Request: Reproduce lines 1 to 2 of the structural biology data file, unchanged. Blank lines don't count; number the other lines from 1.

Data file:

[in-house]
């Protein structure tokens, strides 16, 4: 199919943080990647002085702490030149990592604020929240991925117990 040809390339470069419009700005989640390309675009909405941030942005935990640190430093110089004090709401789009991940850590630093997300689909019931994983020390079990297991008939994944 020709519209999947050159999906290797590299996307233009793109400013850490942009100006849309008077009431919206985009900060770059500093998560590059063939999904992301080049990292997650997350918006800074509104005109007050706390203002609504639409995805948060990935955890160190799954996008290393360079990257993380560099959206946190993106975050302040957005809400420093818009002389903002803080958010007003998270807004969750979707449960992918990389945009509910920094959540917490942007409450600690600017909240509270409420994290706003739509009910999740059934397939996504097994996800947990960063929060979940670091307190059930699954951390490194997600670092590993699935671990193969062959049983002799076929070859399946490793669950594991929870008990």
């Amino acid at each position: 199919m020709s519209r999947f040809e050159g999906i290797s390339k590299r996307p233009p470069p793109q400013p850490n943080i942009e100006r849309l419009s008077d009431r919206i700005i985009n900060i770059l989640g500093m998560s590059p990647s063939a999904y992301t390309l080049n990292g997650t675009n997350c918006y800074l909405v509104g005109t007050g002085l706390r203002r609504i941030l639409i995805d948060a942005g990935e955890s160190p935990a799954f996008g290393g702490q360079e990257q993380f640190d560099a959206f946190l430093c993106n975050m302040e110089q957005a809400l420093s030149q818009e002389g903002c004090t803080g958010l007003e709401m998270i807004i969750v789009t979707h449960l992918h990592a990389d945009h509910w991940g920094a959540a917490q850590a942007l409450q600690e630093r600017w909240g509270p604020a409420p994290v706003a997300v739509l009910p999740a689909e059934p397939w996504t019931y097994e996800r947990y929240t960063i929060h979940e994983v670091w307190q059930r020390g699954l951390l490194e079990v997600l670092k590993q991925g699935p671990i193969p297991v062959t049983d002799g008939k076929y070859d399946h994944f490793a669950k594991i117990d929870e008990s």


[in-house]
């Protein structure tokens, strides 16, 4: 199919943080990647002085702490030149990592604020929240991925117990 040809390339470069419009700005989640390309675009909405941030942005935990640190430093110089004090709401789009991940850590630093997300689909019931994983020390079990297991008939994944 020709519209999947050159999906290797590299996307233009793109400013850490942009100006849309008077009431919206985009900060770059500093998560590059063939999904992301080049990292997650997350918006800074509104005109007050706390203002609504639409995805948060990935955890160190799954996008290393360079990257993380560099959206946190993106975050302040957005809400420093818009002389903002803080958010007003998270807004969750979707449960992918990389945009509910920094959540917490942007409450600690600017909240509270409420994290706003739509009910999740059934397939996504097994996800947990960063929060979940670091307190059930699954951390490194997600670092590993699935671990193969062959049983002799076929070859399946490793669950594991929870008990």